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President Joe Biden is scheduled to visit New York on Thursday to discuss ways to curb gun violence, though it’s not the only place wrestling with the issue.

Los Angeles, the nation’s second-largest city, reported 397 murders in 2021, the most since 2007. Chicago had 797 last year, the most since 1996. Philadelphia set a record with 562 murders.

Fort Worth, Texas, a city a tenth the size of New York, went from 69 murders in 2019 to 118 last year. Oklahoma City had 91 murders last year, its highest total since 2012. Jacksonville, Florida, bucked the trend, going from 140 murders in 2020 to 108 last year, but its murder rate of 11.4 per 100,000 population was still double that of New York City. .

Still, recent violence has brought the Big Apple to a crossroads, with elected officials rushing to show they’re tough on crime less than two years after leaders veered in the other direction after the murder of George Floyd by the Minneapolis police sparked a national reckoning. about criminal justice.

Elected as a progressive reformer, Manhattan’s new district attorney, Alvin Bragg, found himself under fire after instructing staff not to prosecute some low-level crimes, such as prostitution and some cases of resisting arrest. After a dispute with Police Commissioner Keechant Sewell, Bragg apologized, emphasizing that his office would not back down on serious cases, such as gun violence and assaults on police.

State bail reforms enacted two years ago to limit pretrial detention have become the specter of police unions and politicians.

Adams took on bail reform as an anti-crime plan, proposing that judges be allowed to consider a defendant’s criminal history and potential dangerousness when setting bail.

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US Rep. Tom Suozzi, who is challenging Democratic Gov. Kathy Hochul for governor, has called on her to repeal bail reforms, as have six other Republicans in the state’s congressional delegation. US Rep. Lee Zeldin, a Republican also running for governor, even linked the bail law to the burning of an artificial Christmas tree outside Fox News headquarters in Manhattan.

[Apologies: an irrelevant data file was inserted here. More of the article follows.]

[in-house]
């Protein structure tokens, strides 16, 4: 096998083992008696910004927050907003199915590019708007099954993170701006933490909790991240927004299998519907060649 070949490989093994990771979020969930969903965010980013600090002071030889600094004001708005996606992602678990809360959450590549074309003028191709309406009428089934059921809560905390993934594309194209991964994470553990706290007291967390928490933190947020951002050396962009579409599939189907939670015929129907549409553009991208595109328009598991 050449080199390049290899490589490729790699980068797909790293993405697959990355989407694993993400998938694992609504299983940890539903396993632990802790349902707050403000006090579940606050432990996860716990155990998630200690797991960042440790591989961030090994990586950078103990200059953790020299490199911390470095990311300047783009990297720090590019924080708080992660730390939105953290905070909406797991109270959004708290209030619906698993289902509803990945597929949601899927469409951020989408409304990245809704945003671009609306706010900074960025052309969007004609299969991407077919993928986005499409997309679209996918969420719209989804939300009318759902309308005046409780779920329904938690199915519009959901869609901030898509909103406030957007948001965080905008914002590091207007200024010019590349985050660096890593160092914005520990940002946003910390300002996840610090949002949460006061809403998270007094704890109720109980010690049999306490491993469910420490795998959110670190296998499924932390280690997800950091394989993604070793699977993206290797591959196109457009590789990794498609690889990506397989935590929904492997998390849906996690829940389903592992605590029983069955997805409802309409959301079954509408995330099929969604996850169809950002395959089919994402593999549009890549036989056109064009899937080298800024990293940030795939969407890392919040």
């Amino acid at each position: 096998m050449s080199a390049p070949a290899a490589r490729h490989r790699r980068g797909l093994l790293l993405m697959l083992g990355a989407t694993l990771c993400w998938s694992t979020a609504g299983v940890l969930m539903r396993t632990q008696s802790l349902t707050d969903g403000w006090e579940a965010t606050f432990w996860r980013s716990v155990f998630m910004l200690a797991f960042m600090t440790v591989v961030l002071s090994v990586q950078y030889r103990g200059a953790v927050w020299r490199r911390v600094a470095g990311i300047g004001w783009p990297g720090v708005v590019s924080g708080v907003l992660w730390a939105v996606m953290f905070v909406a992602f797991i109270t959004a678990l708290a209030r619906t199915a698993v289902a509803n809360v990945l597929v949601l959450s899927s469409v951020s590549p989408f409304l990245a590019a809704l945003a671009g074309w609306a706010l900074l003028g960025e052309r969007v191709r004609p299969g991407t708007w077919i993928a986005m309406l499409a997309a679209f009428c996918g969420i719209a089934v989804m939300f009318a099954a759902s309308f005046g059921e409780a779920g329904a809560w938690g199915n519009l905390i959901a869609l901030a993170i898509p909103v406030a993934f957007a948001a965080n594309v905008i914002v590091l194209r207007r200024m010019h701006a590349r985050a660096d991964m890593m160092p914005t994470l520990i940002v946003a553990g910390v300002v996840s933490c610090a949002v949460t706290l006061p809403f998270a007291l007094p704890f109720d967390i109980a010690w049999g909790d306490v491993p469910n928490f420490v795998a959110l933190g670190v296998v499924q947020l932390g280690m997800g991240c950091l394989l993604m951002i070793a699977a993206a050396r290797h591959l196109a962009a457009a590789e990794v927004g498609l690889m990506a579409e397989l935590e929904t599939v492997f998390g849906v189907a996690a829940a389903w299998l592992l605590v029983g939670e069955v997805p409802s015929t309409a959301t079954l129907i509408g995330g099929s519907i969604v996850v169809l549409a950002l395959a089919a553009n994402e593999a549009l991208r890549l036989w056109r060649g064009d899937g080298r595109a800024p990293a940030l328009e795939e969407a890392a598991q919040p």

The reforms included the elimination of bail for nonviolent crimes, appearance tickets instead of arrests for low-level crimes.

Hochul says she’s willing to talk about changing the law if the data shows the reform is linked to rising crime.

State Assembly Speaker Carl Heastie, a Democrat who spearheaded the bail reform bill, said he was frustrated politicians were “blaming bail reform when the sun came up.”

“I just think it’s unfortunate to tie the increase in gun violence solely to bail,” Heastie said. “If that’s the case, why do we have gun problems across the country?”

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On Twitter, follow Michael Sisak at twitter.com/mikesisak and Michelle L. Price at twitter.com/michellelprice




www.independent.co.uk

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George Holan

George Holan is chief editor at Plainsmen Post and has articles published in many notable publications in the last decade.